What Happened to Victoria’s Secret – and Why Their Relaunch Misses the Mark

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Victoria’s Secret recently announced its much-anticipated rebrand – but has been met with disappointment and frustration. Previously known as the largest lingerie retailer in the US, it’s surprising to see such a large corporation get it so wrong in recent years.

Let’s take a look at the decline of this once-popular underwear brand.

Lack of Diversity

Victoria’s Secret has always lacked diversity. Take a look at one of their popular runway shows and you will clearly see a lack of colour, ethnicities, sizes and trans models. The a-typical Victoria’s Secret model was tall, white, straight and uncommonly slender; only a small percentage of the world’s population has similar proportions. This lack of inclusivity once made the company feel exclusive and aspirational. But the last decade has seen a huge turnaround for diversity and inclusion – and Victoria’s Secret have failed to keep up.

Tone-Deaf Adverts

Victoria’s Secret are infamous for consistently releasing tone-deaf adverts that are fat-shaming. In 2015, VS launched an advertising campaign with the slogan ‘The Perfect Body’. Naturally, their received heavy criticism for this offensive advert. VS have always been criticised for promoting unhealthy and unrealistic body expectations; their own models frequently speak out about the demands made of them to lose weight.

Victoria’s Secret Models Speak Out

Some models claim VS exacerbated their eating disorders because they were made to lose weight quickly or else be taken off the show. Ex-VS model Bridget Malcolm often discusses her negative experiences with the brand, even posting before and after photos of her healthy weight gain on social media to truly highlight the tiny body she was expected to have whilst with the brand.

Damaging Remarks from the Bosses

The fact that Victoria’s Secret was a predominantly male-led company running a sexy lingerie brand for women is strange in itself. But the questionable and often downright hideous remarks made by these bosses were truly shocking. Misogyny and sexism were rife in the VS offices, with derogatory comments often made about models’ bodies. When asked about considering plus-size or trans models for the VS shows, Ed Razek – former VS boss – said the following:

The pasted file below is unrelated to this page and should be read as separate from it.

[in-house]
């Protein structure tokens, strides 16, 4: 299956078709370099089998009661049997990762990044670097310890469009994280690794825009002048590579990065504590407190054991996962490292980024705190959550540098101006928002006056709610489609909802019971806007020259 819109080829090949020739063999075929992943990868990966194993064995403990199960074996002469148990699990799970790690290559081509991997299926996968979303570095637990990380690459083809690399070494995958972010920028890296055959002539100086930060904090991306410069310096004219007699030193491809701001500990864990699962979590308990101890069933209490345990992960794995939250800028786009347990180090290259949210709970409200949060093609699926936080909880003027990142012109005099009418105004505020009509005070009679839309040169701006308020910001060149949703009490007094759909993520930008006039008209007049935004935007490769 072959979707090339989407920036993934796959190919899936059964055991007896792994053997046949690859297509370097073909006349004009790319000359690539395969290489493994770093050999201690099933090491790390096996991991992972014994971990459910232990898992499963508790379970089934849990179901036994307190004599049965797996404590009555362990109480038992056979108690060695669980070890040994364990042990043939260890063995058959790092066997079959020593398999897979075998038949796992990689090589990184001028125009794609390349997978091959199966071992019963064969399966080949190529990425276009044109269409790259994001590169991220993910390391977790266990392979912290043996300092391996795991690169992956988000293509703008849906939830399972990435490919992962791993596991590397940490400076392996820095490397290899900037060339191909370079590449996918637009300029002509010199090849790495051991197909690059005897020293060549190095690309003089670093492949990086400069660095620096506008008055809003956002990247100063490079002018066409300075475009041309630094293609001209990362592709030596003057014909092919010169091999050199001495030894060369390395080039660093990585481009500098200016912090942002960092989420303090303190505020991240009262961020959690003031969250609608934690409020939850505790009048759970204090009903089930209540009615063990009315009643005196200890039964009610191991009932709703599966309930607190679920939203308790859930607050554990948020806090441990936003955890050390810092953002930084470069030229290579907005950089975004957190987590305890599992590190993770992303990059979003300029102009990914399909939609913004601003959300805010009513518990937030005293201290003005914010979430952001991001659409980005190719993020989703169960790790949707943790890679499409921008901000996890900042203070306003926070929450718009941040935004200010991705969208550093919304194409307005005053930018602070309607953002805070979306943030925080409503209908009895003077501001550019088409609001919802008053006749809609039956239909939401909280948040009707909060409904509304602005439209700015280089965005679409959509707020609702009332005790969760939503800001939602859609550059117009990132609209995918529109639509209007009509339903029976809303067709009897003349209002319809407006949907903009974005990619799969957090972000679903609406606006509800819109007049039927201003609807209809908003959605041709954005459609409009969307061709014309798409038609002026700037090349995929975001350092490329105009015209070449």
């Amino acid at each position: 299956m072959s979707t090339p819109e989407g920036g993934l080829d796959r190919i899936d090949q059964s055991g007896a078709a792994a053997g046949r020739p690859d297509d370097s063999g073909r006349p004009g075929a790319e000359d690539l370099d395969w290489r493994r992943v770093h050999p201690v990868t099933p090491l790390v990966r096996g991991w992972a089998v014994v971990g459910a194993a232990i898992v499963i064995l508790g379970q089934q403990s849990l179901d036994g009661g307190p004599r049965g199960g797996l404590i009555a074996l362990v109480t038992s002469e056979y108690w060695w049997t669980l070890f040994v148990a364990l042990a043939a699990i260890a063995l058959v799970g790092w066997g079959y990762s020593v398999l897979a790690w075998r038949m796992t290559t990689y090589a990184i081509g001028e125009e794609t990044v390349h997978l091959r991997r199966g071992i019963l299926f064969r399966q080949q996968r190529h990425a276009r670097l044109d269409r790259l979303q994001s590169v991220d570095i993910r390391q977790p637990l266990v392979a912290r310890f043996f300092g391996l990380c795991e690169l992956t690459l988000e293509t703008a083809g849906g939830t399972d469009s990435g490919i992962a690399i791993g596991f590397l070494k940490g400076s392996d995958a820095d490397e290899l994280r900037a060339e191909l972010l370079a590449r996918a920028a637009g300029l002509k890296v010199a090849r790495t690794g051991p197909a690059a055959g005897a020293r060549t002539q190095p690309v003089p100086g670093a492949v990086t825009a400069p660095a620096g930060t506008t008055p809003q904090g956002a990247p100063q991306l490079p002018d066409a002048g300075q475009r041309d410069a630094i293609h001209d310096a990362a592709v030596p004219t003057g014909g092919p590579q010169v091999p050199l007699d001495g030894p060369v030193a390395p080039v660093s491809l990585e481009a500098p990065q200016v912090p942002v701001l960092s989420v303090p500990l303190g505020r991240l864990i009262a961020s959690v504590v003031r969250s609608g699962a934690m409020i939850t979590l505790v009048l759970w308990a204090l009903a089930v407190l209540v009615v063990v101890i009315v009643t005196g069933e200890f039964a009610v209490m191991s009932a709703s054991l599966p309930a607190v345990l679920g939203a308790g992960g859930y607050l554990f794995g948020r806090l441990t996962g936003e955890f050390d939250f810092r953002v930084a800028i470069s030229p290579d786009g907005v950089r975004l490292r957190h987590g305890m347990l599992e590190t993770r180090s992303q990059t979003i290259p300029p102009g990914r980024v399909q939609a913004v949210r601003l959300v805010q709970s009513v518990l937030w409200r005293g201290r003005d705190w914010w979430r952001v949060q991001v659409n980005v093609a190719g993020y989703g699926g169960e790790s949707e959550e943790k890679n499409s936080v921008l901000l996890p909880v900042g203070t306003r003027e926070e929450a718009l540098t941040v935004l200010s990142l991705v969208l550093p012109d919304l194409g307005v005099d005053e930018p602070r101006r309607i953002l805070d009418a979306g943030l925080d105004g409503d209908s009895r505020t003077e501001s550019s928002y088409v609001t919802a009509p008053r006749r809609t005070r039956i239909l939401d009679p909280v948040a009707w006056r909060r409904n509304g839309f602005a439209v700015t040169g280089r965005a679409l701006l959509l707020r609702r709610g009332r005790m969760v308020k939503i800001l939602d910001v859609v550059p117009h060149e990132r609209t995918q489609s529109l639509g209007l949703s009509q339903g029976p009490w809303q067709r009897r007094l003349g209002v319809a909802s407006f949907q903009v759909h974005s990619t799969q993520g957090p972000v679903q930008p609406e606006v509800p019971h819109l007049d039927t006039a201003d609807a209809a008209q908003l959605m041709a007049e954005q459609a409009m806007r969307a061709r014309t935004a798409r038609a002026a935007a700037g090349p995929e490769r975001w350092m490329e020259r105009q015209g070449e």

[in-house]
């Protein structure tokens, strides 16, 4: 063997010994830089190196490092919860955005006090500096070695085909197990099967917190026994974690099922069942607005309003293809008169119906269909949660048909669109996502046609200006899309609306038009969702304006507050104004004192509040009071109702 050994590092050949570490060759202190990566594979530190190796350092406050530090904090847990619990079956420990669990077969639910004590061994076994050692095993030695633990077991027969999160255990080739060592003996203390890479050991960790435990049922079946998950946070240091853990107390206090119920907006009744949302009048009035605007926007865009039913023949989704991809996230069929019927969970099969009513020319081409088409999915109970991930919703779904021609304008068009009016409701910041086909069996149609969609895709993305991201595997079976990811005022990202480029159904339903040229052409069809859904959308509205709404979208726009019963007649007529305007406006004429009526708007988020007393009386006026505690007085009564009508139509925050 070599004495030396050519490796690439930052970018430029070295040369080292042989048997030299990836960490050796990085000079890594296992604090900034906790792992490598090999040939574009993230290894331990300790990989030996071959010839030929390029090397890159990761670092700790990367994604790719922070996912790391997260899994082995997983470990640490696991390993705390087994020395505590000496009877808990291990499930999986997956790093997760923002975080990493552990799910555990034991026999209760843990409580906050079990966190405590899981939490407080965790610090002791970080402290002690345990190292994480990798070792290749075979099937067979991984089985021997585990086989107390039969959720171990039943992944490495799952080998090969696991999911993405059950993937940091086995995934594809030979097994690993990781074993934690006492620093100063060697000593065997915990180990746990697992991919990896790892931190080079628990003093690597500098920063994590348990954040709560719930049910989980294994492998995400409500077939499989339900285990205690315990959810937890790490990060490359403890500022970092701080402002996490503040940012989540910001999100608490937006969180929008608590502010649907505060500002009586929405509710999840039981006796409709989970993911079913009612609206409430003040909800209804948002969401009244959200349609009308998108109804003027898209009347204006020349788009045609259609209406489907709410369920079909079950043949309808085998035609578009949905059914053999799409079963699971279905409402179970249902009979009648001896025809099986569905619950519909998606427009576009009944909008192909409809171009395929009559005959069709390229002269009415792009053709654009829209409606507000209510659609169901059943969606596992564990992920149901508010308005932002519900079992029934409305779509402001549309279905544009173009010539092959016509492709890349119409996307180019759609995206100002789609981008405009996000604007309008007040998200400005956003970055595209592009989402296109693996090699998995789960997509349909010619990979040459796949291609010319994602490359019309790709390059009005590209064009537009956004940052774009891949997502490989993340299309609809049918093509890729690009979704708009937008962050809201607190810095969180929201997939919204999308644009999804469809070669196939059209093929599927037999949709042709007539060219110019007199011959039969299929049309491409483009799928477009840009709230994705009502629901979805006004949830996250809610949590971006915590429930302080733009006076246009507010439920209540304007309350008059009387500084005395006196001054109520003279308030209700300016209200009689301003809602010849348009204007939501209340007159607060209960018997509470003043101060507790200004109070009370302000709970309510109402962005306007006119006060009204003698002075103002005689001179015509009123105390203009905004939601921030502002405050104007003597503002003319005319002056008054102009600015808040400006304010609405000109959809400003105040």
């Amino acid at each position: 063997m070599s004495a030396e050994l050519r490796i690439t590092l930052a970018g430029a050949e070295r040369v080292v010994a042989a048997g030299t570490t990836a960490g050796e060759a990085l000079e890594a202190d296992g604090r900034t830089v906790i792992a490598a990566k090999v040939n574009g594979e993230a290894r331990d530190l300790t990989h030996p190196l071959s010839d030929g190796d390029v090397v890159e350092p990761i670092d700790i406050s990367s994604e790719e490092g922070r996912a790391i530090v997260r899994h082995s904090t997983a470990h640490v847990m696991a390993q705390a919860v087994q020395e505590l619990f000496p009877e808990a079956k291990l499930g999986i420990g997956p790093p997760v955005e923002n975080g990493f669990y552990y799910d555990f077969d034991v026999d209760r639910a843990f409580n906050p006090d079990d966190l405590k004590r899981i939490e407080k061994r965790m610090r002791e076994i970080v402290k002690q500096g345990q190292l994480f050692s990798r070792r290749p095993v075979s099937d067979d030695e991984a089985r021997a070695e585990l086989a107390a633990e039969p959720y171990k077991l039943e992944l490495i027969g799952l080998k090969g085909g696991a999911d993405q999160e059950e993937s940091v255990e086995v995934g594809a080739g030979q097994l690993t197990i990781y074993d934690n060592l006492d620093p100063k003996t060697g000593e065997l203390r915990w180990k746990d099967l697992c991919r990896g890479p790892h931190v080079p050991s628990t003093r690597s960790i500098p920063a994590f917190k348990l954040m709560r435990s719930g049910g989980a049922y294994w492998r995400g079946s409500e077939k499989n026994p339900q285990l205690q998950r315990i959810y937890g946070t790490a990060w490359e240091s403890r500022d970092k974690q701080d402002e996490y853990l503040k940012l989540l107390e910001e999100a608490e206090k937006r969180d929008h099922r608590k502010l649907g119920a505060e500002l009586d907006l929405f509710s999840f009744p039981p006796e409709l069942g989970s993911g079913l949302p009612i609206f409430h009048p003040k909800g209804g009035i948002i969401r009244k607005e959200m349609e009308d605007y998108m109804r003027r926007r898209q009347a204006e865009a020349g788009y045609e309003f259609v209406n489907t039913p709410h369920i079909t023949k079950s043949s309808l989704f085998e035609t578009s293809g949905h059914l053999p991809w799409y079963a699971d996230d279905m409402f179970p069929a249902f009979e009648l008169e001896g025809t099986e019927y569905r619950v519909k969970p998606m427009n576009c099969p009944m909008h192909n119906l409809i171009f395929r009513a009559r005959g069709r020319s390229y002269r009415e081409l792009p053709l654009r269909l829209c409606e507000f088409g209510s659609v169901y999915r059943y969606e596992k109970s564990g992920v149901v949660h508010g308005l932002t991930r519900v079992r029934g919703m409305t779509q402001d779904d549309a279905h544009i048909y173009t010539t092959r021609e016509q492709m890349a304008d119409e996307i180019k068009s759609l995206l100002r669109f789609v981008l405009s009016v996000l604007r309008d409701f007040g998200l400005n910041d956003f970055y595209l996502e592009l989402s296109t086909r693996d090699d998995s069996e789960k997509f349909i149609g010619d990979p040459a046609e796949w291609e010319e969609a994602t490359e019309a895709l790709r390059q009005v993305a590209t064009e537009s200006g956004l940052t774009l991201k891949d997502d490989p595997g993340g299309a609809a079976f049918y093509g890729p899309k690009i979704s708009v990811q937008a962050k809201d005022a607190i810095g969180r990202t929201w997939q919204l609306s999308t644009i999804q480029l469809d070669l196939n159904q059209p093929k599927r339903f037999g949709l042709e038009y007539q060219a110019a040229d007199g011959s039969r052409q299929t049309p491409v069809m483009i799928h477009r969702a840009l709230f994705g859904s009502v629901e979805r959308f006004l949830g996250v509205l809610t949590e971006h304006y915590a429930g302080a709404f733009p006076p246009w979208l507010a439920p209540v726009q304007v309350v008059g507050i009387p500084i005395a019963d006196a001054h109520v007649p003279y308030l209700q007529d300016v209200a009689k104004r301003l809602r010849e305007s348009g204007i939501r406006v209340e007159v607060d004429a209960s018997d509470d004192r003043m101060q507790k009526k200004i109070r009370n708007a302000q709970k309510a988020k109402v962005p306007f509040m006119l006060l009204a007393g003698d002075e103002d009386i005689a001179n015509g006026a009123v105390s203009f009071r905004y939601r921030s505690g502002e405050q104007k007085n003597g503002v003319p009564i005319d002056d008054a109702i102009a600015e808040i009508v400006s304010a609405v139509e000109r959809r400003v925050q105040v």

“Shouldn’t you have transsexuals in the show? No. No, I don’t think we should. Well, why not? Because the show is a fantasy.”

He resigned from his position at Victoria’s Secret in 2019.

The New York Times published an expose on sexual harassment claims within the company, mentioning Ed Razek. To add to their troubles, it was alleged that former CEO Leslie Wexner penalised anyone who spoke up about the sexual harassment.

Too Little, Too Late

Victoria’s Secret seemingly buried its head and refused to diversify, which led to protests in 2018 demanding more visibility of various body types on the VS runways. Online petitions also started on Instagram, criticising the brand for its lack of body and skin colour diversity. The hashtag #WeAreAllAngels blew up, receiving thousands of shares.

Victoria’s Secret noticed the negativity they were receiving and, in a bid to (finally) keep up to date, in 2019 they hired their first-ever “plus-size” model. VS had never before represented a curvier or more voluptuous figure – but they were soon criticised for doing “too little, too late”. What’s more, the plus-size model they hired – Ali Tate-Cutler – has herself been accused of fat-shaming in the past. Add the act that Ali is only a size 14 – the national dress size average here in the UK – and it’s clear to see why many believed this attempt at inclusivity was a failure.

In November 2019, Victoria’s Secret pulled the plug on their famous runway show following a decline in viewership. Les Wexner, then CEO of parent company L Brands, said of the cancellation that the company “didn’t think network television is the right fit” and that they were “rethinking literally everything” about the business.

The 2022 Rebrand

When Victoria’s Secret was forced to close its stores in China due to poor performance in the Chinese market, they announced their intention to stop selling swimwear and clothing – which ultimately came off as ill-timed and insincere.

New brand ambassadors were soon announced. These 7 high-achieving women – called the VS collective – are to advise the brand and appear in adverts. They include Indian actress Priyanka Chopra, footballer Megan Rapinoe and trans model Valentina Sampaio.

Then, when the brand finally relaunched this year, people were left incredibly underwhelmed. The underwear is staying – but in boring, muted colours. They may now be hiring models with a more diverse look, but they have completely erased what made the brand so iconic – the sex appeal.

It seems as though Victoria’s Secret has, yet again, missed the mark with its newest attempt at relevance. It’s great to see transgender model Valentina Sampaio (the first trans model to appear in a VS campaign), plus-size model Paloma Elsesser and older model Iman in the latest VS advertisements. But it’s almost as if the brand is saying you can’t be sexy, or wear sexy lingerie, if you don’t look like one of the iconic 90s models. Why not keep the incredible runway show and the gorgeous lingerie, and just include a more realistic and inclusive representation of women?   

The VS relaunch feels like a very missed opportunity for the once-iconic brand – and they may have missed their one last shot at redemption.

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